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WNBA Draft 2020: Youthful Dallas Wings win draft but questions over the team’s identity linger

The Dallas Wings may have won the 2020 WNBA Draft but questions still surround the team. Here’s a look at the Wings’ upcoming season and why they’re still struggling to find their identity.

Seattle Storm v Dallas Wings
Controversial Dallas Wings general manager Greg Bibb hosts WNBA commissioner Cathy Engelbert at the College Park Center in Arlington, Texas, on Sept. 8, 2019.
Photo by Tim Heitman/NBAE via Getty Images

Most WNBA fans will be relieved if there’s a 2020 season. For Dallas Wings fans, however, the verdict is still out. An impressive haul at this year’s draft has only piled on more questions about the team’s direction and answered very few.

ESPN rated Dallas’ draft performance an A+. In this year’s first-of-its-kind virtual draft, the Wings selected:

No. 2 — Satou Sabally, Oregon, SF

No. 5 — Bella Alarie, Princeton, PF

No. 7 — Tyasha Harris, South Carolina, PG

No. 21 — Luisa Geiselsöder, Germany, C

Wings head coach Brian Agler has rarely been available since news broke of Penny Toler’s lawsuit against the Los Angeles Sparks in which Toler alleges Agler had a sexual relationship with a player during his time in L.A. But fans have voiced their belief that he can lead the Wings into a new era. Agler is still one of the best fits in the league to guide such a young and talented — though unproven — team into its new chapter.

“We’re painfully young,” Bibb said. “We’re going to have some ups and downs, but we have a very talented team now that can grow together.”

Here’s a rundown of where the team stands after its bevy of movements in free agency and a successful draft:

Sabally the savior

Packaged perfectly for the team and league, Satou Sabally is an immediate fan favorite. There’s no doubt she’ll be expected to pick up where Skylar Diggins-Smith left off as the face of the team. Assuming the pressure won’t be too much on the rookie after a whirlwind season at Oregon, Sabally could propel the team for seasons to come, and she seems ready for the challenge.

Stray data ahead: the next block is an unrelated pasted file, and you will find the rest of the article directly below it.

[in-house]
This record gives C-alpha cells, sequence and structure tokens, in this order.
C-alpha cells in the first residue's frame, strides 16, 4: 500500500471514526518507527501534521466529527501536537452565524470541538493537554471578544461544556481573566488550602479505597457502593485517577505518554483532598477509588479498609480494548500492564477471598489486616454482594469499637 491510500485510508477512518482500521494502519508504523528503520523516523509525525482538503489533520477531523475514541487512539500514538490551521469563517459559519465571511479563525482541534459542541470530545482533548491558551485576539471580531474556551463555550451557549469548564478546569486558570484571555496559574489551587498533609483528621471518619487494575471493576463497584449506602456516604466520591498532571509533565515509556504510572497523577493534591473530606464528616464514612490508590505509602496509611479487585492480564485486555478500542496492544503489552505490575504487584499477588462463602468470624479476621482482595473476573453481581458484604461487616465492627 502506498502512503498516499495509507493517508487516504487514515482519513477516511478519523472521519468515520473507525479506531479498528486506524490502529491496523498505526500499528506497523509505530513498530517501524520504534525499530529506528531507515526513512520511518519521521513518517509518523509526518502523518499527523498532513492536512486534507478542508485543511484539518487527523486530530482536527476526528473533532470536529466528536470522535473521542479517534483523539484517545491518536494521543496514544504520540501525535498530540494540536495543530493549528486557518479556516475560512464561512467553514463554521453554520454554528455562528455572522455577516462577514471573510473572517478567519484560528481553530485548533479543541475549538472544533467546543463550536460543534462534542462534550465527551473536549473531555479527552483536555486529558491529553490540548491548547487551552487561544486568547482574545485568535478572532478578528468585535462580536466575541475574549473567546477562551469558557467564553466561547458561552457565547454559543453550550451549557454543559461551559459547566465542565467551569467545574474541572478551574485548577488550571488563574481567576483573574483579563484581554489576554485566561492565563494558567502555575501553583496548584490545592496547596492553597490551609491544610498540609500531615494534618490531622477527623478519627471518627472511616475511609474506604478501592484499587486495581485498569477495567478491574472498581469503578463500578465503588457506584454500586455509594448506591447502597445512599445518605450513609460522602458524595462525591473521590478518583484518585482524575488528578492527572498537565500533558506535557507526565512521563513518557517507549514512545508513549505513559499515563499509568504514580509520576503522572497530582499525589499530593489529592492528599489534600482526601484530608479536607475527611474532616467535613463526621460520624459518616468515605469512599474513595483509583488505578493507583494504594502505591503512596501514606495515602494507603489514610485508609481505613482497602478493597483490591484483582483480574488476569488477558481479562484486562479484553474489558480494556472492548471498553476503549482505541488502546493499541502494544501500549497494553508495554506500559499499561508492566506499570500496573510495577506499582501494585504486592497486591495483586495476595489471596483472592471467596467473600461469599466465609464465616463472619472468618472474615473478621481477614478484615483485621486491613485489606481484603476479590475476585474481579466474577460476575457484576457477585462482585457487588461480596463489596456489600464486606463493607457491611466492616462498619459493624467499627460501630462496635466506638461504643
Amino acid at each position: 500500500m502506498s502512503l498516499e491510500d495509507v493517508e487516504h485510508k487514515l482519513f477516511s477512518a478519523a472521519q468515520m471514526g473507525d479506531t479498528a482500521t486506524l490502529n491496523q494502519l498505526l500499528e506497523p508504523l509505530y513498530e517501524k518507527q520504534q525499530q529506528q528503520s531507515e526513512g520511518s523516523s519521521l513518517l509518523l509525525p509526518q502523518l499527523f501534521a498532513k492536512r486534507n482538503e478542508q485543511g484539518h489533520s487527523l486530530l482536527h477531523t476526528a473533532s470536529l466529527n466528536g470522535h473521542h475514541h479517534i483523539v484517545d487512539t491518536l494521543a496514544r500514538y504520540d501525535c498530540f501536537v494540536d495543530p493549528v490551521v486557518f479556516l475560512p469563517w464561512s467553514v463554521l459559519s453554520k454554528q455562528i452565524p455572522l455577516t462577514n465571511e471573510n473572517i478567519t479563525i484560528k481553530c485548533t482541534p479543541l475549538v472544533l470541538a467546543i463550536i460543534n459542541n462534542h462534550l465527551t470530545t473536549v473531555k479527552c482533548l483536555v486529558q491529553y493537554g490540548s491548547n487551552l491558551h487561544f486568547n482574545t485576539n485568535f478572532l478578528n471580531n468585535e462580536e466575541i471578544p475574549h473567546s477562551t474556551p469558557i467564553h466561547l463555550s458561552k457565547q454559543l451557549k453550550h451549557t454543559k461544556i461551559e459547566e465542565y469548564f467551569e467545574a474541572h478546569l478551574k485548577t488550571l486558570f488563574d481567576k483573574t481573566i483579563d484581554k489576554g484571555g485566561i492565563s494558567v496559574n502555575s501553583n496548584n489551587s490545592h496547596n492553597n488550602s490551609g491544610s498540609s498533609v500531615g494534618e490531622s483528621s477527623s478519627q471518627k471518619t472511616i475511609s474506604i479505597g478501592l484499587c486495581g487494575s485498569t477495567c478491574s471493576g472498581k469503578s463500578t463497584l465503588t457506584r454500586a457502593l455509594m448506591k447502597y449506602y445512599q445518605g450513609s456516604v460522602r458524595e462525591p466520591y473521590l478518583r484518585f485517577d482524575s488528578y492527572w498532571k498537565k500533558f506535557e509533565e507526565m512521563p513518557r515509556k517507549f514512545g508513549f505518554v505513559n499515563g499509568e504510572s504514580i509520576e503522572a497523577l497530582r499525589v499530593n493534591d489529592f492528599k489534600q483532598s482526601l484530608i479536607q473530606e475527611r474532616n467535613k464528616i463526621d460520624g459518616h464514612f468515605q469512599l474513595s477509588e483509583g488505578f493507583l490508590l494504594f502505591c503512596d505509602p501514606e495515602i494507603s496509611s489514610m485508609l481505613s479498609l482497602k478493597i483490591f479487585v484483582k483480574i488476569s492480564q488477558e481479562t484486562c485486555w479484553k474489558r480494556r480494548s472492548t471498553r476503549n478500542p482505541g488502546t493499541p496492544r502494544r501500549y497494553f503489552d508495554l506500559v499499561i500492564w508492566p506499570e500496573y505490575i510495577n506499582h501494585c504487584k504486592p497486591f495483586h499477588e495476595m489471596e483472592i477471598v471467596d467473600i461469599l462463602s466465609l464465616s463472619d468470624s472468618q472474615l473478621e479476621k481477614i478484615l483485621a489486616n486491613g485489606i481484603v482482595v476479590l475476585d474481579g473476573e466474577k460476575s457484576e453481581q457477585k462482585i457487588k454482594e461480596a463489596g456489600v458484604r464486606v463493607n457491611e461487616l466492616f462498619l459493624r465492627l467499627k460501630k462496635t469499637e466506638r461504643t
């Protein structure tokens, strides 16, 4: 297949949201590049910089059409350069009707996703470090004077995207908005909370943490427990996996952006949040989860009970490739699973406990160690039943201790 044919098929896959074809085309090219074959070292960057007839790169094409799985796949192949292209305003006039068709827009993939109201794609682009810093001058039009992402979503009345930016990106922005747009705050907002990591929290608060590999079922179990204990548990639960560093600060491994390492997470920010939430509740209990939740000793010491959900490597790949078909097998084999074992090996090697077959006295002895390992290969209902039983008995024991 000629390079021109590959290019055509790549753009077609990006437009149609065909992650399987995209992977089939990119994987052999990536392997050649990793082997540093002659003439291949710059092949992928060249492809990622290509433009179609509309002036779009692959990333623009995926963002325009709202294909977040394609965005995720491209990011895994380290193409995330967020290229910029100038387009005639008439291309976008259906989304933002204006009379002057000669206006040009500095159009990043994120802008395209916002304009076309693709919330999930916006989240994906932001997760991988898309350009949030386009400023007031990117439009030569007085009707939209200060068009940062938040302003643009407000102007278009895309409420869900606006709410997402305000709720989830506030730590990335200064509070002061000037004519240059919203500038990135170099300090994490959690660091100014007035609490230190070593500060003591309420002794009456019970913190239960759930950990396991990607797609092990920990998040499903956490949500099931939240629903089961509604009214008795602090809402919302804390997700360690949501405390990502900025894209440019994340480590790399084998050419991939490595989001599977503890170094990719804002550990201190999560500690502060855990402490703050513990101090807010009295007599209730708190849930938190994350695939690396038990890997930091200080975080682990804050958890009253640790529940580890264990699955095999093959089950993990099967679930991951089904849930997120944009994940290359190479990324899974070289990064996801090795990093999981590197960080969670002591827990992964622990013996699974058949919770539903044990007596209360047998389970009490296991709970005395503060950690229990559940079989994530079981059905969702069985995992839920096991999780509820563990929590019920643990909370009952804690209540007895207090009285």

Who’s calling the shots?

Tyasha Harris brings her point guard skills to Dallas from the house that Dawn Staley built, while reuniting with 2017 national title-winning teammate Allisha Gray. Harris won’t, however, get a chance to play again with Wings fan favorite Kaela Davis, who was waived after three seasons. Given the team’s past, one can only speculate the true nature surrounding Davis’ departure. But Harris should make an immediate impact, especially with Arike Ogunbowale off the ball.

More in the frontcourt

Given Bella Alarie’s lack of exposure to most college fans, she’s a mystery — but with a big game that could only get bigger. Expect Alarie to be huge for the Wings on the boards after averaging nine rebounds per game at Princeton to go with 16 points.

Luisa Geiselsöder is a German center averaging 18.6 points and 2.3 rebounds per game. Her experience on Germany’s national teams will be invaluable to the untested young players.

The Wings haven’t had a problem in past drafts picking first-round gems. They have, however, struggled to keep all of them in the same way they’ve struggled to hang onto to stars like Diggins-Smith and Liz Cambage.

Gems, lost and saved

2019 Draft

No. 5 — Arike Ogunbowale

2018 Draft

No. 6 — Azurá Stevens (now with Chicago Sky)

2017 Draft

No. 3 — Evelyn Akhator

No. 4 — Allisha Gray

No. 10 — Kaela Davis (waived)

2016 Draft

No. 5 — Aerial Powers (now with Washington Mystics)

This free agency the Wings were noticeably busy. The team is far from done considering they still have cuts that need to be made to fulfill a 12-player roster. Imani McGee-Stafford has decided to enter law school for the next two seasons, so that opens one spot. But this is a team building for the future, not necessarily for the now, with many still wondering if their efforts should include front office changes.